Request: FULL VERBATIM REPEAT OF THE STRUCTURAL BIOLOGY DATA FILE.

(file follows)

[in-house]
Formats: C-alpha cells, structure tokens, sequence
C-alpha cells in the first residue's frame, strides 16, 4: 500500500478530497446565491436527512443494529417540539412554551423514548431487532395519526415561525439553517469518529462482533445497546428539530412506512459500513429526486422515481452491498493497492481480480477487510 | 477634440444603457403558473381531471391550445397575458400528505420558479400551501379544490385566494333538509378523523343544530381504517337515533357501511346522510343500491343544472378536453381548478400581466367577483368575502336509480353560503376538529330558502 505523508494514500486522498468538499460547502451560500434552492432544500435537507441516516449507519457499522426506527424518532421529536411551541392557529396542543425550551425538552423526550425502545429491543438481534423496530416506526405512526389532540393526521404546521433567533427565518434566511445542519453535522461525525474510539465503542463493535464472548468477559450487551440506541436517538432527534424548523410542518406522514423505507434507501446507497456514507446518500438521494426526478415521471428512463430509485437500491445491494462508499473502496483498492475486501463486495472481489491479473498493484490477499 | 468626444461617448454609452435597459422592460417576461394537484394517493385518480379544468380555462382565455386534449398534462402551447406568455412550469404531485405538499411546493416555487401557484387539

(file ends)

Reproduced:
[in-house]
Formats: C-alpha cells, structure tokens, sequence
C-alpha cells in the first residue's frame, strides 16, 4: 500500500478530497446565491436527512443494529417540539412554551423514548431487532395519526415561525439553517469518529462482533445497546428539530412506512459500513429526486422515481452491498493497492481480480477487510 | 477634440444603457403558473381531471391550445397575458400528505420558479400551501379544490385566494333538509378523523343544530381504517337515533357501511346522510343500491343544472378536453381548478400581466367577483368575502336509480353560503376538529330558502 505523508494514500486522498468538499460547502451560500434552492432544500435537507441516516449507519457499522426506527424518532421529536411551541392557529396542543425550551425538552423526550425502545429491543438481534423496530416506526405512526389532540393526521404546521433567533427565518434566511445542519453535522461525525474510539465503542463493535464472548468477559450487551440506541436517538432527534424548523410542518406522514423505507434507501446507497456514507446518500438521494426526478415521471428512463430509485437500491445491494462508499473502496483498492475486501463486495472481489491479473498493484490477499 | 468626444461617448454609452435597459422592460417576461394537484394517493385518480379544468380555462382565455386534449398534462402551447406568455412550469404531485405538499411546493416555487401557484387539